Home > Insights > HTC v Nokia highlights patent risks in globalised trade
8 November, 2013

A recent judgement of Arnold J in the Patents Court of HTC v. Nokia highlights some of the dangers of modern globalised trade. Nowadays, products may be manufactured in one country, parts supplied by a company based in a second country and the products exported and sold in a third country. When patent protection can vary from country to country, this can pose risks.

In this case, HTC had been selling a smartphone in the UK, including a chip that was purchased from Qualcomm in Taiwan. Nokia alleged that these smartphones infringe one of their patents. HTC disputed the validity of the patent, but this was not accepted by the judge, who also concluded that the HTC phones infringed the patent.

HTC then argued that Nokia had granted them a licence by virtue of an agreement that Nokia had with Qualcomm in the US, which included a covenant by Nokia not to sue Qualcomm for infringement of various patents, including the patent in question. HTC’s argument was partly based on the Exhaustion Doctrine, which is an element of US Federal Patent law. This provides that, in certain circumstances, sale of a patented product by a patent holder exhausts their rights and prevents them from taking action against parties who subsequently obtain the previously sold product.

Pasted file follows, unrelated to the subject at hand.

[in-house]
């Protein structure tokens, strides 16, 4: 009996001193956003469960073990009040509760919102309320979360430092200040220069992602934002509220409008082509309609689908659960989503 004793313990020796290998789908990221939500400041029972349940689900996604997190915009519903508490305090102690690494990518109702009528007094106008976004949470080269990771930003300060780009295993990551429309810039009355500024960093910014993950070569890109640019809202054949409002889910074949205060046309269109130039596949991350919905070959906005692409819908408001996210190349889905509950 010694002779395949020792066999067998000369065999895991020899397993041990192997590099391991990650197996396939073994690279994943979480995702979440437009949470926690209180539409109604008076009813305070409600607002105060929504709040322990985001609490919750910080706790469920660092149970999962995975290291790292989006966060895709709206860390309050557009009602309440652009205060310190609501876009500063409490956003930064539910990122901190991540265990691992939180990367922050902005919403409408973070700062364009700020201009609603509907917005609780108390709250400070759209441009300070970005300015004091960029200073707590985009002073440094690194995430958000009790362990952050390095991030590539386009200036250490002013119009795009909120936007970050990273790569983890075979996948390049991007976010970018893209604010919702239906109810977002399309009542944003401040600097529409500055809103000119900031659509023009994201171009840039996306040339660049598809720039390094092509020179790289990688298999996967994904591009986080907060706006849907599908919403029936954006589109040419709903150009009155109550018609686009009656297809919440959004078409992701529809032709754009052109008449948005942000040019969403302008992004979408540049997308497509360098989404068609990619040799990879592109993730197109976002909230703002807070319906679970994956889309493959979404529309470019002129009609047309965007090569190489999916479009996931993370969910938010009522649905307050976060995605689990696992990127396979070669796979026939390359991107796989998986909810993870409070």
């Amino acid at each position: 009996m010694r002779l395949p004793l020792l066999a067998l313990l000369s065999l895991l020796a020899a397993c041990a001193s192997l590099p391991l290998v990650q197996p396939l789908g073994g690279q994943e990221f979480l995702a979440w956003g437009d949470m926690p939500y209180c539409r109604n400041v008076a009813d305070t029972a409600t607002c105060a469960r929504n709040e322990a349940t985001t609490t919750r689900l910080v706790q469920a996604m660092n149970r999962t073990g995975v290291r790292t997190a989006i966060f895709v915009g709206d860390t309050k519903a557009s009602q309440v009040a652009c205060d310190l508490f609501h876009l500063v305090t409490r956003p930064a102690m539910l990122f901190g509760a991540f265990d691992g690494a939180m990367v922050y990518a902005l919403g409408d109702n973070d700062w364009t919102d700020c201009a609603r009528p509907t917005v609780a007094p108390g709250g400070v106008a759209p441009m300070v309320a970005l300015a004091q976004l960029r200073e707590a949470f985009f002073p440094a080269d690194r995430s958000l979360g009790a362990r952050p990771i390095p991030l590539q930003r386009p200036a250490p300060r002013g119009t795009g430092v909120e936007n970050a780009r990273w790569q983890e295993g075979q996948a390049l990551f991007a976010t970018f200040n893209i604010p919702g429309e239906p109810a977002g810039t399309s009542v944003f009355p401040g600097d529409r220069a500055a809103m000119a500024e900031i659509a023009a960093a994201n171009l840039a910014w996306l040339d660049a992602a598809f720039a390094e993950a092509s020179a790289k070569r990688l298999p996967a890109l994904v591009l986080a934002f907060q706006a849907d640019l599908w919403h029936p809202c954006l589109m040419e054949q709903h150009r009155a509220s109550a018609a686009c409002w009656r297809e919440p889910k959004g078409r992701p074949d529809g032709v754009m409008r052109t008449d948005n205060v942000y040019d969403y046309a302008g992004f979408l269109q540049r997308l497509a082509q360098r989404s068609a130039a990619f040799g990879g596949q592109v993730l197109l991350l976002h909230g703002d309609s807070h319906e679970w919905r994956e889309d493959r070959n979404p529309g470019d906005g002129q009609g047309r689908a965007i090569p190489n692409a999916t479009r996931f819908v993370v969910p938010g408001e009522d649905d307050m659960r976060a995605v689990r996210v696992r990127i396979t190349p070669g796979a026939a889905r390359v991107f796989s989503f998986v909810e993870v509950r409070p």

Once again, Arnold J did not accept HTC’s argument for a number of reasons. Firstly, the judge concluded that Qualcomm’s agreement with Nokia did not give HTC any rights to sell the technology in the UK. Moreover, the fact that the chips were sold in Taiwan and not in the US was deemed important, as the Exhaustion Doctrine could never be applicable if the chips were sold outside the US. As a consequence, the judge found in favour of Nokia.

Although this case has arisen from the so-called “smartphone wars” that have resulted in numerous recent court actions, it demonstrates the problems that can arise in many industries when products are manufactured in one country and exported around the world. Freedom-to-Operate advice can be an important tool in establishing the risks in each country.

For further information on the implications of this case or guidance in this difficult area, please contact Simon Kahn or your usual Boult Wade Tennant adviser.